John Gay

(30 June 1685 – 4 December 1732 / Barnstaple, England)

John Gay Quotes

  • ''Lions, wolves, and vultures don't live together in herds, droves or flocks. Of all animals of prey, man is the only sociable one. Every one of us preys upon his neighbour, and yet we herd together.''
    John Gay (1685-1732), British dramatist. Lockit, in The Beggar's Opera, act 3, sc. 2.
    6 person liked.
    9 person did not like.
  • ''Sure men were born to lie, and women to believe them!''
    John Gay (1685-1732), British dramatist. Lucy, in The Beggar's Opera, act 2, sc. 13.
    10 person liked.
    12 person did not like.
  • ''I must have women—there is nothing unbends the mind like them.''
    John Gay (1685-1732), British dramatist, poet. Macheath, in The Beggar's Opera, act 2, sc. 3 (1728), ed. F.W. Bateson (1934).
    3 person liked.
    4 person did not like.
  • ''I must have women—there is nothing unbends the mind like them.''
    John Gay (1685-1732), British dramatist. Macheath, in The Beggar's Opera, act 2, sc. 3.
    2 person liked.
    4 person did not like.
  • ''Of all mechanics, of all servile handycrafts-men, a gamester is the vilest. But yet, as many of the quality are of the profession, he is admitted amongst the politest company.''
    John Gay (1685-1732), British dramatist. Matt of the Mint, in The Beggar's Opera, act 3, sc. 4.
    2 person liked.
    2 person did not like.
  • ''How the mother is to be pitied who hath handsome daughters! Locks, bolts, bars, and lectures of morality are nothing to them: they break through them all. They have as much pleasure in cheating a father and mother, as in cheating at cards.''
    John Gay (1685-1732), British dramatist. Mrs. Peachum, in The Beggar's Opera, act 1, sc. 8.
    1 person liked.
    2 person did not like.
  • ''But money, wife, is the true Fuller's Earth for reputations, there is not a spot or a stain but what it can take out.''
    John Gay (1685-1732), British dramatist, poet. Peachum, in The Beggar's Opera, act 1, sc. 9 (1728), ed. F.W. Bateson (1934).
    1 person liked.
    1 person did not like.
  • ''A rich rogue now-a-days is fit company for any gentleman; and the world, my dear, hath not such a contempt for roguery as you imagine.''
    John Gay (1685-1732), British dramatist. Peachum, in The Beggar's Opera, act 1, sc. 9.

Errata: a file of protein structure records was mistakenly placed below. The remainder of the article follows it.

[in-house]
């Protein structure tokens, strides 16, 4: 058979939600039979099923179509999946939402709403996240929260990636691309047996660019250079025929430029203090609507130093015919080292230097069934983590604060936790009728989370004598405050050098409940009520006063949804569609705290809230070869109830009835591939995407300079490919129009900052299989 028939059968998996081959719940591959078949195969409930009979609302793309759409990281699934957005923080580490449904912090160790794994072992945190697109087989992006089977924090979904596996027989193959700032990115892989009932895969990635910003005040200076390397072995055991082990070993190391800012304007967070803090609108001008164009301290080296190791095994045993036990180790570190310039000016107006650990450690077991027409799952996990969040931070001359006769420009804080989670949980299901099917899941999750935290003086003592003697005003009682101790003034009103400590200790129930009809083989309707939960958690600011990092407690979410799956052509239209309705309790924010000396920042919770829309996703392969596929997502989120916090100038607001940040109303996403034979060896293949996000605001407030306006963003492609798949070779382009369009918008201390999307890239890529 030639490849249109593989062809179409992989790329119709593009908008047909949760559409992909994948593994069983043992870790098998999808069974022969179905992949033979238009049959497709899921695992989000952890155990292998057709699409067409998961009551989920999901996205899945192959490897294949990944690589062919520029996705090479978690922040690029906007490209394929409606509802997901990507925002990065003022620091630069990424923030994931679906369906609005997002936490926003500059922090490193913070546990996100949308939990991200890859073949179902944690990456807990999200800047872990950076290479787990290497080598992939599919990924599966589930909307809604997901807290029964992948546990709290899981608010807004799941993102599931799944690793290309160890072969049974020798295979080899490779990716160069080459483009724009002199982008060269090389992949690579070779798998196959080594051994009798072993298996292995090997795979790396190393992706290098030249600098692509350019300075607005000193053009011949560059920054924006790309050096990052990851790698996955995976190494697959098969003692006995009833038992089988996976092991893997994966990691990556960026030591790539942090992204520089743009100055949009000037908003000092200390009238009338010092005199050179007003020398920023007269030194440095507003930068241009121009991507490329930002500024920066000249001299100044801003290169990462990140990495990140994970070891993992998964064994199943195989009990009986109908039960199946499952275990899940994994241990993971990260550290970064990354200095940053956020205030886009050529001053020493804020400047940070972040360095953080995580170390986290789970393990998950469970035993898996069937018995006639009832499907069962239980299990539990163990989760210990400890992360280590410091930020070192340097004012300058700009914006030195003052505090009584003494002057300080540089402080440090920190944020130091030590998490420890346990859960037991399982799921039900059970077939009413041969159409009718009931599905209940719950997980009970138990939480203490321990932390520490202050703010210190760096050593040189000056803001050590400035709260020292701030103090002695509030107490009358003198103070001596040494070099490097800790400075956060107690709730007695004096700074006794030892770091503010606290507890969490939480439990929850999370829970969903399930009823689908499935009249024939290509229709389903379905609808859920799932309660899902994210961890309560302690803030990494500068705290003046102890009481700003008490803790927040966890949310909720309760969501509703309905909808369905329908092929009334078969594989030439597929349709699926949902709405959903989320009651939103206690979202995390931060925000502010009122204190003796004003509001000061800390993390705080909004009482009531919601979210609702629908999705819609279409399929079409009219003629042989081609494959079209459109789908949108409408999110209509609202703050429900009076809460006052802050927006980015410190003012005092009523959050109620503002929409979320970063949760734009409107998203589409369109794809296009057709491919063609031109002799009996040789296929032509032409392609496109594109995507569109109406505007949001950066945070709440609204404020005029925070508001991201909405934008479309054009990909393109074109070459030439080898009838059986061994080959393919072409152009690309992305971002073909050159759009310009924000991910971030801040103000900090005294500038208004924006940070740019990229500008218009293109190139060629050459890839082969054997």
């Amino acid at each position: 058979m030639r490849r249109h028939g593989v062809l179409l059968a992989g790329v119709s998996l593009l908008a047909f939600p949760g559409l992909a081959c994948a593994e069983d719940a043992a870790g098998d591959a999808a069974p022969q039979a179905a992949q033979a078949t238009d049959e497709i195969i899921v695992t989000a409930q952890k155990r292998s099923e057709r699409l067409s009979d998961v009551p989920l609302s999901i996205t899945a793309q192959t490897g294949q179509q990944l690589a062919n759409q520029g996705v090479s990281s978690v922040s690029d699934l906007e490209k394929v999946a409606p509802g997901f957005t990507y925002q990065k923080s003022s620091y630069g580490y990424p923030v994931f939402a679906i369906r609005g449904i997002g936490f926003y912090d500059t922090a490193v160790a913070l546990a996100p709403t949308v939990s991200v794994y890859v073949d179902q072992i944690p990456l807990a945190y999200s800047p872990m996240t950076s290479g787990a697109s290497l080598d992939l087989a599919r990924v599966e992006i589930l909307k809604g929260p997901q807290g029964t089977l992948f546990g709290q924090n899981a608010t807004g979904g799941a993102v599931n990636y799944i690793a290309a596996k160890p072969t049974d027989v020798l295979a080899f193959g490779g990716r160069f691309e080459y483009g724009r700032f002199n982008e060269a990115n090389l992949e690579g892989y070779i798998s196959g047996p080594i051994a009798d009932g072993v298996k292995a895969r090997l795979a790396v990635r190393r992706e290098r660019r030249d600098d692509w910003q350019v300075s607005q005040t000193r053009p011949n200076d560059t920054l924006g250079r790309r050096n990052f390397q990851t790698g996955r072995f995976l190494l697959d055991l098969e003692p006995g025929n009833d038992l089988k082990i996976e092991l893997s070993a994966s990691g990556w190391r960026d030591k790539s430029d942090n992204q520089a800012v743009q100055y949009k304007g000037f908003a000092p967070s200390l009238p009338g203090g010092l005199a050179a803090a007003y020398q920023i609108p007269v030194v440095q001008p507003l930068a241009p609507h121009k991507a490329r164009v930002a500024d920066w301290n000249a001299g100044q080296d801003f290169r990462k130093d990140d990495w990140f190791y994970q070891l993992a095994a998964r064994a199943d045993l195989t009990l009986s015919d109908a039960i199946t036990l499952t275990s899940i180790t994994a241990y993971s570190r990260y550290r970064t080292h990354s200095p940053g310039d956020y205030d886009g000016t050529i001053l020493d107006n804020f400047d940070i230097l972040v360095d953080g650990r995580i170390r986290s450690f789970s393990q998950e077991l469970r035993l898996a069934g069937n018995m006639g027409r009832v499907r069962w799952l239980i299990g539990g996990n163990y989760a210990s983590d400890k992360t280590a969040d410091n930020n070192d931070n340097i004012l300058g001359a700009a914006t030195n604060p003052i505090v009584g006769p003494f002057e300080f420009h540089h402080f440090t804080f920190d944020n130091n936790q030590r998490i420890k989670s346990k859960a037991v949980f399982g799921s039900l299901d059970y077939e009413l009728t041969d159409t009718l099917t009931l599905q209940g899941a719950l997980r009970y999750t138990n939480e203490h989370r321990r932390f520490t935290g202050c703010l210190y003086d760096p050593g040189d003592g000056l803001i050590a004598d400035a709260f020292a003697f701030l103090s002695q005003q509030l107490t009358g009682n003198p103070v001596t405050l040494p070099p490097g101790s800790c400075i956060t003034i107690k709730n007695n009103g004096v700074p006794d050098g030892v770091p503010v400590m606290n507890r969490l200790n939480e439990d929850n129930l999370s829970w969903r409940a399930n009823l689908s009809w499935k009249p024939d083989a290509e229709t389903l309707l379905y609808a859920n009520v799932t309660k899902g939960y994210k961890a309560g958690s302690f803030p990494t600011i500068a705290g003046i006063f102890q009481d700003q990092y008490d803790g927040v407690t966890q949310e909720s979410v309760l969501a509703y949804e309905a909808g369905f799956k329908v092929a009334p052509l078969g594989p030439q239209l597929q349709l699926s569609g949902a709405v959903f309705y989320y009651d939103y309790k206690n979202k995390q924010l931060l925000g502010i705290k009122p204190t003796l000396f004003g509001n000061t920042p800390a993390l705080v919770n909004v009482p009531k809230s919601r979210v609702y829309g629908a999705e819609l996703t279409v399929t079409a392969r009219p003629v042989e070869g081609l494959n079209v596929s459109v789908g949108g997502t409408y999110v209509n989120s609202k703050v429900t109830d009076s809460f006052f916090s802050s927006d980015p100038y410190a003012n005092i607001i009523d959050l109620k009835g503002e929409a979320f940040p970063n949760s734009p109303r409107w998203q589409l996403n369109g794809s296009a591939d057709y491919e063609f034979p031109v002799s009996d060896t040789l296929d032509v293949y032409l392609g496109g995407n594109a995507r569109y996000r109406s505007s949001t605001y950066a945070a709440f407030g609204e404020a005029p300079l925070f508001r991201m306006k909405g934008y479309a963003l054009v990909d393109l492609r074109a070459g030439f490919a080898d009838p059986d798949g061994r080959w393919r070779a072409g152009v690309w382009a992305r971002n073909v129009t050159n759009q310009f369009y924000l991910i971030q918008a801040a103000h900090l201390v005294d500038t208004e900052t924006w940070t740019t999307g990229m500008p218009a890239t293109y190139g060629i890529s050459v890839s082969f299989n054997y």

1 person liked.
    1 person did not like.
  • ''Gamesters and highwaymen are generally very good to their whores, but they are very devils to their wives.''
    John Gay (1685-1732), British dramatist. Peachum, in The Beggar's Opera, act 1, sc. 4.
    1 person liked.
    1 person did not like.
  • ''Do you think your mother and I should have lived comfortably so long together, if ever we had been married? Baggage!''
    John Gay (1685-1732), British dramatist, poet. Peachum, in The Beggar's Opera, act 1, sc. 8 (1728), ed. F.W. Bateson (1934).
    2 person liked.
    1 person did not like.

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Best Poem of John Gay

Sweet William's Farewell To Black-Ey'D Susan: A Ballad

1 All in the Downs the fleet was moor'd,
2 The streamers waving in the wind,
3 When black-ey'd Susan came aboard.
4 Oh! where shall I my true love find!
5 Tell me, ye jovial sailors, tell me true,
6 If my sweet William sails among the crew.

7 William, who high upon the yard,
8 Rock'd with the billow to and fro,
9 Soon as her well-known voice he heard,
10 He sigh'd, and cast his eyes below:
11 The cord slides swiftly through his glowing hands,
12 And, (quick as lightning) on the deck he ...

Read the full of Sweet William's Farewell To Black-Ey'D Susan: A Ballad

An Elegy On A Lap-Dog

1 Shock's fate I mourn; poor Shock is now no more,
2 Ye Muses mourn, ye chamber-maids deplore.
3 Unhappy Shock! yet more unhappy fair,
4 Doom'd to survive thy joy and only care!
5 Thy wretched fingers now no more shall deck,
6 And tie the fav'rite ribbon round his neck;
7 No more thy hand shall smooth his glossy hair,
8 And comb the wavings of his pendent ear.
9 Yet cease thy flowing grief, forsaken maid;

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